20. Assessing expertise in introductory physics using categorization task

    Directory of Open Access Journals (Sweden)

    Andrew Mason

    2011-10-01

    Full Text Available The ability to categorize problems based upon underlying principles, rather than surface features or contexts, is considered one of several proxy predictors of expertise in problem solving. With inspiration from the classic study by Chi, Feltovich, and Glaser, we assess the distribution of expertise among introductory physics students by asking three introductory physics classes, each with more than a hundred students, to categorize mechanics problems based upon similarity of solution. We compare their categorization with those of physics graduate students and faculty members. To evaluate the effect of problem context on students’ ability to categorize, two sets of problems were developed for categorization. Some problems in one set included those available from the prior study by Chi et al. We find a large overlap between calculus-based introductory students and graduate students with regard to their categorizations that were assessed as “good.” Our findings, which contrast with those of Chi et al., suggest that there is a wide distribution of expertise in mechanics among introductory and graduate students. Although the categorization task is conceptual, introductory students in the calculus-based course performed better than those in the algebra-based course. Qualitative trends in categorization of problems are similar between the non-Chi problems and problems available from the Chi study used in our study although the Chi problems used are more difficult on average.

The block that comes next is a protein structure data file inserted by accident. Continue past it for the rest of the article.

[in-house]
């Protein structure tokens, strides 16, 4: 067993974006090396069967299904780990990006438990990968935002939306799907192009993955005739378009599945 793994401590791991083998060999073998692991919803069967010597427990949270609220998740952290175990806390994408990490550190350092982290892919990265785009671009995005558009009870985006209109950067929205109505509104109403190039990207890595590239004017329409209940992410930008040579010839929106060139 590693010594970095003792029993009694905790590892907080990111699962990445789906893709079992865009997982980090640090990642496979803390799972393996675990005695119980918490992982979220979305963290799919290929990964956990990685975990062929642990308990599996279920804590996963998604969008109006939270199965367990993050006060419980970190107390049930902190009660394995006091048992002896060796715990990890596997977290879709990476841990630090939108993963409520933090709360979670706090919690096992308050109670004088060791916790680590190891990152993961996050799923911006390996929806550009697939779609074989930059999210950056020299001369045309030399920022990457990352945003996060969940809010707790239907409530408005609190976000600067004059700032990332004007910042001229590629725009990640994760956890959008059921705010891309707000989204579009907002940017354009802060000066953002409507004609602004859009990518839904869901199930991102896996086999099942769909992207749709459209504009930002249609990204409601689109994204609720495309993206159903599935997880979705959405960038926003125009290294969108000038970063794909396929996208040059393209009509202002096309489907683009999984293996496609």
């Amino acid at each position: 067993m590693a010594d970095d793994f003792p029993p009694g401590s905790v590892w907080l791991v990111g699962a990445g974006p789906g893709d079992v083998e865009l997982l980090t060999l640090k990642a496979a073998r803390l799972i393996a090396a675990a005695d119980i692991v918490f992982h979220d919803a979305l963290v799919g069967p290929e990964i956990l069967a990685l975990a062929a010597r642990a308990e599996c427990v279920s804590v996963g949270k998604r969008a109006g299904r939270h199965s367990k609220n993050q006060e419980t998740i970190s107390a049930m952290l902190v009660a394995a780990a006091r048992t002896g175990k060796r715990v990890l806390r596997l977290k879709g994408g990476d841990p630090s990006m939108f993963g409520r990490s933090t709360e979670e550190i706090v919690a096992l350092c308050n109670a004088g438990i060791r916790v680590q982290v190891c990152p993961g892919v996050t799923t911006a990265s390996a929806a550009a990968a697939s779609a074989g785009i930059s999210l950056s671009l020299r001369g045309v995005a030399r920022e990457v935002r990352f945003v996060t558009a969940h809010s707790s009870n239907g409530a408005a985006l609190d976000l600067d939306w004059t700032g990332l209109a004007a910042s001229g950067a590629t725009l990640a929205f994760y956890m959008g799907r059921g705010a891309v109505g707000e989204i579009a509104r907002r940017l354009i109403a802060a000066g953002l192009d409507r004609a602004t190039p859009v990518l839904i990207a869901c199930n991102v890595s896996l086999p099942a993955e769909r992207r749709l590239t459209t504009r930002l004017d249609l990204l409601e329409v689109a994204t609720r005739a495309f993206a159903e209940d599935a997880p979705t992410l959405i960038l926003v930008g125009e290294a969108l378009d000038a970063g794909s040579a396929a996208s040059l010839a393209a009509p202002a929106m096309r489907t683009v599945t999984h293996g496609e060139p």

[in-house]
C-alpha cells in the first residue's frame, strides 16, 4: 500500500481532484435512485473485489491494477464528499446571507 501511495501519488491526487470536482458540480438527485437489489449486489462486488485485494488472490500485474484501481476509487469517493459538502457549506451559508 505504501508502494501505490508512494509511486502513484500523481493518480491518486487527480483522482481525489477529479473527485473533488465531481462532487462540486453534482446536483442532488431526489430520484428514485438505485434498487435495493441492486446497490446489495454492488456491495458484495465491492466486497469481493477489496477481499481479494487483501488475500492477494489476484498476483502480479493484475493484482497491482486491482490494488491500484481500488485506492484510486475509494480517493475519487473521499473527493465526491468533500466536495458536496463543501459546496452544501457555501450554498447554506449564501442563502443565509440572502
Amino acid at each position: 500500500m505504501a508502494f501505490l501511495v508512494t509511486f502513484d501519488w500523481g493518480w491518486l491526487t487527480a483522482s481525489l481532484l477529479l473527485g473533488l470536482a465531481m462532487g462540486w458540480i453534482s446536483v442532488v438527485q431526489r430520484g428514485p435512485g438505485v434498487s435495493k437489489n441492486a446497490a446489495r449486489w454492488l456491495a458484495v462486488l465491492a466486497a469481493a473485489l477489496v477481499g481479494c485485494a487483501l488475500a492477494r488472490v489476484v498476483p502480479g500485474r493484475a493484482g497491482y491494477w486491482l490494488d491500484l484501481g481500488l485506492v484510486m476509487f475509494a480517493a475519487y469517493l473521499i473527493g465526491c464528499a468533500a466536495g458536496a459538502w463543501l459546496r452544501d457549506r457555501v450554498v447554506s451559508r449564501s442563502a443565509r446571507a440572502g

1. Scientific thinking employed in tasks of introductory physics

    Directory of Open Access Journals (Sweden)

    Alexandre Fagundes Faria

    2017-04-01